A student asked:
When do you think is a good time to get into relationships?
It’s your life. So go into it whenever you feel you’re ready to handle it.
If you think you concentrate better in your studies by not being in a relationship, that’s fine. That said, I don’t like how some parents force their children to refrain from relationships until after graduation. It’s not healthy or productive to control these kinds of things.
However, you must understand the risks involved when it comes to your choices on when to start relationships.
University is a great time because you have many opportunities to meet new people, and to hang out with them. You will not be able to interact with people the same way in the working world as you would in school. BUT, it can distract you from your studies, and you may not realise your full potential in your studies.
One possible road bump you may encounter is when you both transition from school to work. The lifestyle change will affect how both of you will be able to interact. Most can handle the change. Some can’t. So it’s very important to handle the transition carefully. Remember: open and honest communication is important.
So proceed with caution and try not to forget that you still are a student with readings and assignments to handle.
If you want to start a relationship after graduation, that’s fine too. Though, you should be aware that it can be really hard (not impossible, just harder) to find a potential partner after graduation. Work is the one place where you’ll spend most of your waking moments at. As it is, most of the people at work are already attached or married. And for some people, it’s weird to date people from the same organisation/office for a variety of reasons. And because you spend most of your time at work, you have fewer opportunities to meet new people. You will need to make great effort on your part to join interest groups and other activities to meet new people and make more friends. Like I said, it’s not impossible, just harder.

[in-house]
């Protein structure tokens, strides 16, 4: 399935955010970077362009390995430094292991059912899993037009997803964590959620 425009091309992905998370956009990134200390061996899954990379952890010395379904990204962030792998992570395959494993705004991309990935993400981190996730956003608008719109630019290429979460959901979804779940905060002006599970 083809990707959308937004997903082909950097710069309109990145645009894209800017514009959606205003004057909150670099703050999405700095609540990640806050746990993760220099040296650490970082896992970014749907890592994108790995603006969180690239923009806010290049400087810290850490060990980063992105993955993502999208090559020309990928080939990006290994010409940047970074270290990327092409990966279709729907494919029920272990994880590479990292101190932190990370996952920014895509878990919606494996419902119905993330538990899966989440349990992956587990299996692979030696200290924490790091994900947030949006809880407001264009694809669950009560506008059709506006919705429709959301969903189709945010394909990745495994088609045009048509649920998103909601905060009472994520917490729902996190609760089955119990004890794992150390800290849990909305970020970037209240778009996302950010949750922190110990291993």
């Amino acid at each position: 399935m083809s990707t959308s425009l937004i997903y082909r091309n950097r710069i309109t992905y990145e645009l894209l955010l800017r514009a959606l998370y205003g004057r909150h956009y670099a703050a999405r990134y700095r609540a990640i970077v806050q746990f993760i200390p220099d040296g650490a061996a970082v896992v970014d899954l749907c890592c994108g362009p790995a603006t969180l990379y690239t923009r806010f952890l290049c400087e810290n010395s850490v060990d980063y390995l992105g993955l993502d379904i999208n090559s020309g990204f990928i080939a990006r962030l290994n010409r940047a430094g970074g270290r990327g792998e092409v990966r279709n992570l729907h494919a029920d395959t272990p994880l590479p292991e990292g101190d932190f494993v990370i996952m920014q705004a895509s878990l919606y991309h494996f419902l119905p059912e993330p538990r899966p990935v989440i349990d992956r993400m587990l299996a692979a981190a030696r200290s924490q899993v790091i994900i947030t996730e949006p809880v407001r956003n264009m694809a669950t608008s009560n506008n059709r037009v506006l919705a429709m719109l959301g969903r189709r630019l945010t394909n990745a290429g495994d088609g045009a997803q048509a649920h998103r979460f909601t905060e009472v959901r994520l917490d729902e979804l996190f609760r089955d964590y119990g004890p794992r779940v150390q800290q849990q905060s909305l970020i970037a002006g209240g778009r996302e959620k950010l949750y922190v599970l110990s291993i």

Dating apps aren’t that great. I’ve heard more horror stories than good ones. Though I do know of a handful of success cases that have led to marriage. Let me share a funny story. I have on several occasions witnessed people date strangers they met on dating apps. I don’t know why, but it tends to be the case that they’ll sit at the table right next to me when I’m having dinner (yes, I’m very nosey). The interactions are so cringeworthy. It always feels like an insurance agent and a potential client meeting for the first time. It has the same awkwardness (if not more), and they ask the same kinds of questions that insurance agents typically ask: How many people in your family? What do you do? What did you study? How is work? Do you want children? Have you bought any insurance lately? (I kid!)
If you’re going to meet someone on a first date (from a dating app), don’t do it over a meal. It just increases the anxiety levels, and all of that person’s attention is focused entirely on you and what you say and how you say it. So stressful! You’ll just end up talking like an insurance agent (as I have observed over many dinners I’ve had outside). Frankly, it won’t be a memorable experience.
Here’s my advice… Skip the meal. Meet up, and go do some activity where both of you are shit at it, like those art jamming studios, or pottery class, or cooking class, or something like that. Just make sure both of you are bad at it, so you both won’t feel stressed that you have to make something of the same standard as the other. This way, part of your attention is focused on the activity and you’ll both feel a lot more relaxed. Plus, it’ll be a more memorable experience. (And then go have your meal – you’ll have something fun to talk about over dinner. You’re welcome!)
Regardless of when you want to enter into a relationship, just remember one important rule: don’t be desperate. Desperation can make you do stupid things that repel people. And when you get super desperate, you end up doing things that you may regret, like marrying the first person who decided to date you. I know people who did that. They got engaged in less than a year (that’s pretty fast), and they never really appear happy about their marriage when we talk about it.
Moral of the story: Don’t rush. Don’t be desperate. Good things – good partners too – come to those who wait.